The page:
For their pending Newport Restaurant Week menu, the Bywater team is looking forward to working with leeks, Brussels sprouts, apples and orchard fruits, German Butterball potatoes, various kinds of squash, and locally foraged or grown mushrooms. The restaurant is also hyper-local in that it sources from a cook’s kitchen garden; it also uses apples harvested at nearby Long Lane Orchard in Touisett as well as hard ciders made from those apples at Warren Cider Works.
The local bounty doesn’t end with produce, either. Narragansett Bay Lobsters and Massachusetts-based Foley Fish, for instance, take seafood orders for many participants in Newport Restaurant Week, including Scales & Shells, Brix, Fluke Newport, and Newport Restaurant Group stalwarts such as The Mooring, 22 Bowen’s, and Castle Hill Inn.
Narragansett Bay Lobsters operates seven trucks on the waterfront in Point Judith, Rhode Island. Boats come in all day, and the fish is processed, packed, loaded, and delivered to chefs at Newport-area restaurants. “Most of my fish is coming in directly out of the Point,” says Tom LaFazia, the company’s manager of fresh fish and shellfish. “The more stuff the chefs are using from me benefits everyone. We have small boats, big boats, engine guys…. The economic legs reach out in six directions when they are using a local purveyor.”
One of those customers is Fluke Newport, which specializes in local sustainable species like its namesake fluke, black bass, hake, and striper; bycatch fish like John Dory; and lobster. Executive chef Eddie Montalvo started out at Al Forno in Providence, and then spent two decades working in the kitchens of David Bouley, Laurent Gras, Jean-Georges Vongerichten, Daniel Boulud, and Danny Meyer. Now he’s introduced his classic technique to the Ocean State while sourcing from area farms and local commercial fishermen.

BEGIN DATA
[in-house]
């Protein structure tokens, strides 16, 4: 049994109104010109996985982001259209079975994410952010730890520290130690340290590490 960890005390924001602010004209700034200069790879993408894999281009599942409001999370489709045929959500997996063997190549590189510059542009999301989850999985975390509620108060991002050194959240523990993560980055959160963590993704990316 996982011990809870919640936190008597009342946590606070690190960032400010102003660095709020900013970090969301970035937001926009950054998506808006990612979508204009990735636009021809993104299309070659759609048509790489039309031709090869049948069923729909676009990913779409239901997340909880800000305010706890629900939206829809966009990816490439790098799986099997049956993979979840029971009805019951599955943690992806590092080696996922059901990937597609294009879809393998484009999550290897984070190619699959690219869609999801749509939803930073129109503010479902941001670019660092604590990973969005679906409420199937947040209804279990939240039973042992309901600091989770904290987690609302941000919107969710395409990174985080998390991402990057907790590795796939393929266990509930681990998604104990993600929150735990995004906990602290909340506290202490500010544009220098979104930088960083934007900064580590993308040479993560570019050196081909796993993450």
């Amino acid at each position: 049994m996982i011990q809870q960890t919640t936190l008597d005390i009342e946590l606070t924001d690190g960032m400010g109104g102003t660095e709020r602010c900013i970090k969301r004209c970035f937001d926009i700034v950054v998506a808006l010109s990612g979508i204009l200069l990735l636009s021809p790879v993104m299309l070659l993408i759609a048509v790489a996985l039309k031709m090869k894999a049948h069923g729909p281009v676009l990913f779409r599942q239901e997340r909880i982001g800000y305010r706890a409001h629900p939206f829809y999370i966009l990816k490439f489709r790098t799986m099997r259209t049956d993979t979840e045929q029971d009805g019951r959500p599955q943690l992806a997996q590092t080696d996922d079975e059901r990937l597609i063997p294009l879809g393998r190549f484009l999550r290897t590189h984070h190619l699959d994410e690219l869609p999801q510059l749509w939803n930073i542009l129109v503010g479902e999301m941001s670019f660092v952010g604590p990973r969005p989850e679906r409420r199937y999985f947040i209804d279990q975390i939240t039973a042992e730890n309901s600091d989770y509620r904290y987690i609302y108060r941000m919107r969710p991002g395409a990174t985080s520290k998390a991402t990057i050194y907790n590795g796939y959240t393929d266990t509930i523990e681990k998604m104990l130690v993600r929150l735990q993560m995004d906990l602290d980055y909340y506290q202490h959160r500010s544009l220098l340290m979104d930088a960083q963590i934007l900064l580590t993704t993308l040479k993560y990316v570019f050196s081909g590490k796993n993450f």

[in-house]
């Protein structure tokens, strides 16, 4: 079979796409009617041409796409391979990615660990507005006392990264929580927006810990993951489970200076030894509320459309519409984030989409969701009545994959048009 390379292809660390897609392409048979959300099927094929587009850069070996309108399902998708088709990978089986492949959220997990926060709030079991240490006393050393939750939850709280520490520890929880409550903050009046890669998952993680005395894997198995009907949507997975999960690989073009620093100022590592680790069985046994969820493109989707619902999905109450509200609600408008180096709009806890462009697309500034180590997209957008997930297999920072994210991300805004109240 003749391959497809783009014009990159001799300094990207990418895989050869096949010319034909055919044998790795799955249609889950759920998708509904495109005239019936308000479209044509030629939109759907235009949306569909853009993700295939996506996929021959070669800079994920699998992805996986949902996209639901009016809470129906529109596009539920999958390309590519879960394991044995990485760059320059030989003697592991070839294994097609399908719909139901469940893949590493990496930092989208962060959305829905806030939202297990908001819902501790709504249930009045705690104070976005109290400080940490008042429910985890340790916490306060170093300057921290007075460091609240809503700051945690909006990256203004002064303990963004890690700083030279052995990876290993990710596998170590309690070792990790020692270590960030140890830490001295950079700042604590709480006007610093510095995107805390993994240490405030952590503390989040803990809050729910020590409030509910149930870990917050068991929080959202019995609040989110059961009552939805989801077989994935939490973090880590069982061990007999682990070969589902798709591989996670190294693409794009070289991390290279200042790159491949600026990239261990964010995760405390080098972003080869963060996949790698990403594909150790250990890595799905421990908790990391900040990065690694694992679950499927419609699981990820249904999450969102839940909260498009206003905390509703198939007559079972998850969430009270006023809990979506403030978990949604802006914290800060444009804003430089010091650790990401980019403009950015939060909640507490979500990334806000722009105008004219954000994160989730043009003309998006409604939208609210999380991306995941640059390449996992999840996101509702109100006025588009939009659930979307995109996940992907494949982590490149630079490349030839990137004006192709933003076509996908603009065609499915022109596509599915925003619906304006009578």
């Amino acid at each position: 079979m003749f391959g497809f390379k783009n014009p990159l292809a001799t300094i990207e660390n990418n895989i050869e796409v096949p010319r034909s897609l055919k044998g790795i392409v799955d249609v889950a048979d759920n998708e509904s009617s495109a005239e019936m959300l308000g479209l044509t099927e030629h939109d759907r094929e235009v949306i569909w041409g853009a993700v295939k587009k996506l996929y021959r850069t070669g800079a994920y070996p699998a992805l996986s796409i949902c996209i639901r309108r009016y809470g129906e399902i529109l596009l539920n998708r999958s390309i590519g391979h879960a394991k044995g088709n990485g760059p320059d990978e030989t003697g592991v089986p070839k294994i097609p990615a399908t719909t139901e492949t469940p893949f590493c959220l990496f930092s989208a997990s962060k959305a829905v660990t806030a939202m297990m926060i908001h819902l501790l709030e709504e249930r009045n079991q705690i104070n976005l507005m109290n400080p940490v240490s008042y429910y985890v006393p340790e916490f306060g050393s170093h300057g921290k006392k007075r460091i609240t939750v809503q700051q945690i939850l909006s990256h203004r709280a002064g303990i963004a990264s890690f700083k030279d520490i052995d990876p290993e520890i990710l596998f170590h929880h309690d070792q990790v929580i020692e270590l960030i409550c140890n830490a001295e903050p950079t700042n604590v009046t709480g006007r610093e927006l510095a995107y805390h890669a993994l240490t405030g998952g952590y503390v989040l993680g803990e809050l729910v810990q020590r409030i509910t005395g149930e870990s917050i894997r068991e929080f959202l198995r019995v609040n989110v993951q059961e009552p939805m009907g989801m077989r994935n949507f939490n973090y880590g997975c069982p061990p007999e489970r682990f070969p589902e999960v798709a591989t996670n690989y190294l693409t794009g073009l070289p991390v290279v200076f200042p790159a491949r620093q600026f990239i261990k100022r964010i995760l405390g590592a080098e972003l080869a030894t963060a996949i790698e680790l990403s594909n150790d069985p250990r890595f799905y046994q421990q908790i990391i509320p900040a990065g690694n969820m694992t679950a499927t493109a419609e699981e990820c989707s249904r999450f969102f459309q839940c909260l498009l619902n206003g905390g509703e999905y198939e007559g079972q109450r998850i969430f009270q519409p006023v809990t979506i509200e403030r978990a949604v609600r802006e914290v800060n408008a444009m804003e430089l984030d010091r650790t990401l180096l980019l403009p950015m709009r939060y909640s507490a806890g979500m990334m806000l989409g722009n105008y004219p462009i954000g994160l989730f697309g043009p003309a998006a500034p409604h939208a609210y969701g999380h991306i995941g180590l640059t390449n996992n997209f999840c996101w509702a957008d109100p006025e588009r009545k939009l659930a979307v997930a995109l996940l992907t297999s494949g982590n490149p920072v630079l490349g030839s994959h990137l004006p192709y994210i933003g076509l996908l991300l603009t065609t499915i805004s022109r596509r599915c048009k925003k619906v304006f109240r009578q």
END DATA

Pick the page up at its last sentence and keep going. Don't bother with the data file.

“We work off the seasons; sometimes the seasons close and open frequently depending on what you want to work with,” says Montalvo, who sources shellfish and scallops from individual oyster farms and purveyors and seafood from Narragansett Bay Lobsters. He also gets fish directly from commercial fishermen throughout the Newport area. “We literally meet them at the dock and pick it up,” says Montalvo. “They are just coming in, and they unload into our cooler, and the fish is on the menu that same night.”
Bywater also creates fish dishes based on whatever comes in that day from area fishermen. The restaurant sources oysters from Rhode Island farms like Walrus and Carpenter as well as shellfish from Cape Cod, Maine, and Canada; Bywater also uses reputable seafood distributors to ensure tracking and quality, including Quality Seafood, Island Creek Oysters, and Red’s Best.
As for Newport Restaurant Week, both chefs and restaurant owners say diners are beginning to understand — and welcome — the fact that they can only get certain dishes or items at specific times of the year, based on the local growing and fishing seasons.
“Our guests really respond to the change of seasons here in New England, and that means changes in what’s available in the oceans, too,” Katie O’Donnell says. “So there’s no reason not to embrace that as part of what makes the restaurant special.”
For more information on Newport Restaurant Week, including an updated list of participants and menus, please visit discovernewportrestaurantweek.org. Note: As of this fall, Newport Restaurant Week is changing from a twice-yearly event to an annual one; the spring version is on hold for 2020.